From a monumental pile of spreadsheets and about a year’s worth of calculations, the group created the world’s first blue carbon calculator that is the vital link in the nation’s latest cash-for-carbon scheme, and which may help unlock the global value of blue carbon.
It will allow farmers from Queensland’s Fraser Coast to the Far North to earn carbon credit units by turning sugar cane field and grazing property back into mangrove ecosystems, salt marshes, seagrass and melaleuca forests that sequester carbon.
It means converting low-lying tidal land back into wetlands and refilling swamps so farmers can instead “farm carbon”.
Dr James Sippo from Southern Cross University’s Faculty of Science and Engineering, said the 13-strong team under project lead Professor Catherine Lovelock from the University of Queensland, hoped the calculator would be adopted internationally.
“There has never been a carbon credit method set up for blue carbon systems. Australia is leading the way at the moment,” Sippo said.
“Creating this calculator was just so hard to fathom. The number of variables that went into it was incredible. It was also during lockdown when I was in my dark little office working away on this enormous spreadsheet about how to set up an actual method for calculating the value of swamps.
“But there is such a strong research community in blue carbon in Australia and that’s the basis for this calculator.”
Industry, Energy and Emissions Reduction Minister Angus Taylor last week announced that farmers, businesses and industries would benefit from new methods of offsetting carbon emissions, as part of the Emissions Reduction Fund.
For the first time it included blue carbon credits as a way to help Australia achieve its emissions reduction targets.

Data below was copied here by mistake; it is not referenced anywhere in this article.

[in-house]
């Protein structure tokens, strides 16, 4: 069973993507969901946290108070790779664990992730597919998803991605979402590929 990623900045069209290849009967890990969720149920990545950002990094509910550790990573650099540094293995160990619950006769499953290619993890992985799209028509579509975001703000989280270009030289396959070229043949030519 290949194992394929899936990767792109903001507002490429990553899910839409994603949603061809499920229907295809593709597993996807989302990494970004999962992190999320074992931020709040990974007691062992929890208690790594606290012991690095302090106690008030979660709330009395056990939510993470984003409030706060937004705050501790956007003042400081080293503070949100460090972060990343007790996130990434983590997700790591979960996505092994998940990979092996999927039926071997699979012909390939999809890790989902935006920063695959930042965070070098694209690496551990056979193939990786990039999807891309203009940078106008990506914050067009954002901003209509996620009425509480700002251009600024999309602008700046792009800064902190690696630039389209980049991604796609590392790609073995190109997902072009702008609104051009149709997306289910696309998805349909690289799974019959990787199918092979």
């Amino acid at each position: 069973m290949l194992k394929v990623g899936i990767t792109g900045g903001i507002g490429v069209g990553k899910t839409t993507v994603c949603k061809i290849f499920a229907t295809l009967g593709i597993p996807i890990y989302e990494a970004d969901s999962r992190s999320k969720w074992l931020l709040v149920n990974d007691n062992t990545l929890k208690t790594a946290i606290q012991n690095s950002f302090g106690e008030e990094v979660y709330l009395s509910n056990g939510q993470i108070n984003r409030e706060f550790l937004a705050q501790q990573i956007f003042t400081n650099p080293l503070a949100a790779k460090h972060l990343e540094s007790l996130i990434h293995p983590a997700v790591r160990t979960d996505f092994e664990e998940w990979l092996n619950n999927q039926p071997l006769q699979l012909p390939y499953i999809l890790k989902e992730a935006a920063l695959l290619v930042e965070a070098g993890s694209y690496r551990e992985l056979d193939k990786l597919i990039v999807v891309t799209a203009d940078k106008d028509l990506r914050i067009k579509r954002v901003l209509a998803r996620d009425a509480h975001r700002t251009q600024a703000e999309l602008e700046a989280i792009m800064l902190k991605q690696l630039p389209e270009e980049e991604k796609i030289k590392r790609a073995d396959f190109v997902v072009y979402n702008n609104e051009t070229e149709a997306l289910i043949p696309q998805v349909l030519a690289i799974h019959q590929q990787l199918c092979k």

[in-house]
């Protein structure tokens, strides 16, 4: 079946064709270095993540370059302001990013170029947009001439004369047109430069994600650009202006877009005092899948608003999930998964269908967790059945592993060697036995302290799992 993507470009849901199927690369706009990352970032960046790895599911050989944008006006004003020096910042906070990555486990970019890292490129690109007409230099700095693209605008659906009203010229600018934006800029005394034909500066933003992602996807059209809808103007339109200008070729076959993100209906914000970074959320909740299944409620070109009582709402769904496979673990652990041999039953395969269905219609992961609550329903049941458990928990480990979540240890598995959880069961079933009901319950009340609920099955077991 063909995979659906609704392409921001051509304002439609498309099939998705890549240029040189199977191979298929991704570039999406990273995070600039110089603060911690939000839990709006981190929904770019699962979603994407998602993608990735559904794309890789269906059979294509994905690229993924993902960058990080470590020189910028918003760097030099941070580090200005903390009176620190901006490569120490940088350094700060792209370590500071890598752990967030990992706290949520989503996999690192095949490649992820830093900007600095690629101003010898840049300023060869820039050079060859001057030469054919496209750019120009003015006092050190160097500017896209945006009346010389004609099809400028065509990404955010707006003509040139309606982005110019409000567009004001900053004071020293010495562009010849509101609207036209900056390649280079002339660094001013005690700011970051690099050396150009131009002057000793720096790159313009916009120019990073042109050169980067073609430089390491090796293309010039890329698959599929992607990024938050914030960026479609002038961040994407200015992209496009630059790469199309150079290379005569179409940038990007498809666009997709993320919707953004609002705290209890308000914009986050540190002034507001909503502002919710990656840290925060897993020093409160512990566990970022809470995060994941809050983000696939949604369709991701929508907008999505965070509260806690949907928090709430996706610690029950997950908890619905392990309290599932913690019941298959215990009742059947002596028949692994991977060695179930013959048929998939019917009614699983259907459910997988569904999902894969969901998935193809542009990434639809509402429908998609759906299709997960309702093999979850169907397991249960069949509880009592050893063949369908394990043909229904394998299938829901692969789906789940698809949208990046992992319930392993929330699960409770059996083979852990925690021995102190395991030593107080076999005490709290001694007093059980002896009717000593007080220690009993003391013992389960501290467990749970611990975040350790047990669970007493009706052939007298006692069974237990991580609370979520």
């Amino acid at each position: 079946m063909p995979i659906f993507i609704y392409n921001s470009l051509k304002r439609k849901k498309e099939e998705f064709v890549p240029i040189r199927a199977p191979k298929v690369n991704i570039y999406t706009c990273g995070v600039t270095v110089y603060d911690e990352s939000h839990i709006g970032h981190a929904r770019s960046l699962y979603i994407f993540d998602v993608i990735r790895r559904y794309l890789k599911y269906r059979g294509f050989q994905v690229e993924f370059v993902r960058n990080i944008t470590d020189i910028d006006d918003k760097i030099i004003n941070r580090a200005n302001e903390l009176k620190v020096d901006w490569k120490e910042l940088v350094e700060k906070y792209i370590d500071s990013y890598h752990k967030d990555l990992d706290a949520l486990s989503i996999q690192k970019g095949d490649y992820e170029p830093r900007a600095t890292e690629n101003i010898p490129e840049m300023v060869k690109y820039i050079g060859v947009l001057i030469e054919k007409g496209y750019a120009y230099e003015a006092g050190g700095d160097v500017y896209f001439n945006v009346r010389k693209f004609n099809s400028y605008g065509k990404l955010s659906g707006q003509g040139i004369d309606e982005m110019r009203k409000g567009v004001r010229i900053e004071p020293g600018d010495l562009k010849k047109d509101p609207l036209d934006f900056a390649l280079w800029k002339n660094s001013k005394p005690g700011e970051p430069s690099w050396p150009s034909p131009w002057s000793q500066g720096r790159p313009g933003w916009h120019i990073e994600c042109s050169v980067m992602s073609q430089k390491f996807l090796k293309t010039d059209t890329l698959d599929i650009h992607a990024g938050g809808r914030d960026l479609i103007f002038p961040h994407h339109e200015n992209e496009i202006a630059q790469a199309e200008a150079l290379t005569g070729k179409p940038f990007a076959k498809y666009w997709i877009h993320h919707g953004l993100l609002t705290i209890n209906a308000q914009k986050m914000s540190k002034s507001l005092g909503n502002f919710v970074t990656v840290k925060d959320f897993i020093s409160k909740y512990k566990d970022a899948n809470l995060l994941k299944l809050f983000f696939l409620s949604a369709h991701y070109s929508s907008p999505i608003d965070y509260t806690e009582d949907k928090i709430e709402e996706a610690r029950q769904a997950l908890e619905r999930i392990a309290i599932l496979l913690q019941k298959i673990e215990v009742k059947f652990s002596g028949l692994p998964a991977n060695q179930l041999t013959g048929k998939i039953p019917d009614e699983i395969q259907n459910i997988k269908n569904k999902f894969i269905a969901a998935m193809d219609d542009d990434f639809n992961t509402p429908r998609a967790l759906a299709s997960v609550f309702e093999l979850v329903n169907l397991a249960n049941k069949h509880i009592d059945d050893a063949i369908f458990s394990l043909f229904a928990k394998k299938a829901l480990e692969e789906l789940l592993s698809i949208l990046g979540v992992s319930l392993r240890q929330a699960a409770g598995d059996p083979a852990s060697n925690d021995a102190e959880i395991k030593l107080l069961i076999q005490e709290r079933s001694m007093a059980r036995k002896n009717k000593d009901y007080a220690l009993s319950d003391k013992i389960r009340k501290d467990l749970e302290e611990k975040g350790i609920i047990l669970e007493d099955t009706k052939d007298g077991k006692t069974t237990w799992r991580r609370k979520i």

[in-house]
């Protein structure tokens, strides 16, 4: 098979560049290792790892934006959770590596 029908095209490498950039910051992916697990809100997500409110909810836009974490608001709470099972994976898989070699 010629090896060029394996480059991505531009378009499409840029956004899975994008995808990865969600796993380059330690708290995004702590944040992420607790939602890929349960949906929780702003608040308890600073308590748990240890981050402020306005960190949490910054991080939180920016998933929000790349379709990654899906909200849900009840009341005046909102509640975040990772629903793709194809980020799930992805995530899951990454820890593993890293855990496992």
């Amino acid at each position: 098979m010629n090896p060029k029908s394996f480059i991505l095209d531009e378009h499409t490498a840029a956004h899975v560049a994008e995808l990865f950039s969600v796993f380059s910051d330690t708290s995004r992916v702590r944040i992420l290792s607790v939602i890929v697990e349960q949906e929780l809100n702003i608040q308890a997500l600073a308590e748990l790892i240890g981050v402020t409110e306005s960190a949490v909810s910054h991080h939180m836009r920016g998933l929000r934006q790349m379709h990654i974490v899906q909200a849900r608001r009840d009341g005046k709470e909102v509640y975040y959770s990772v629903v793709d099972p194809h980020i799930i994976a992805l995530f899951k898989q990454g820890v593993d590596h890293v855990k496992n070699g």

Blue carbon ecosystems punch above their weight when it comes to natural carbon sequestration.
Sippo said a single farm of 100 hectares of flooded grazing land converted to mangroves could sequester up to 4,700 tonnes of carbon dioxide equivalents per year.
He said the blue carbon credit system could be applied to land that has been drained along the coastal zone.
“A lot of this land that is really low lying and historically high tides would have encroached on it.
“But over the last century there’s been drains dug, little barrages put in and bunds and seawalls put in to stop seawater coming in.
“Most sugar cane land and swampy grazing land on the Queensland coast could fall under this, and we want landowners to be aware of the potential,” he said.
Sippo said agricultural land and water-logged soils were large emitters. Wet soils emit a lot of methane and agricultural soils emit a lot of nitrous oxide. So, for example, sugar cane and low-lying grazing land have a very large greenhouse gas footprint.
“But as soon as you flood it with saltwater it stops that emission,” Sippo said.
“There’s stuff in seawater that basically turns off the methane and nitrous oxide. You immediately start getting credits for just flooding it with seawater, no matter what other changes happen.”
And the group’s new calculator can automatically show landowners how many credits they would get.
“We tried to make it easy, and we’ve tried to make it cheap so there’s not a big financial cost to get started. There is an initial cost, you have to have a hydrological assessment because there’s potential issues, like you can’t flood your neighbour’s block, which means the hydrological assessment is a part of it.
“But then you can basically farm carbon instead of farming produce.”Jump to next article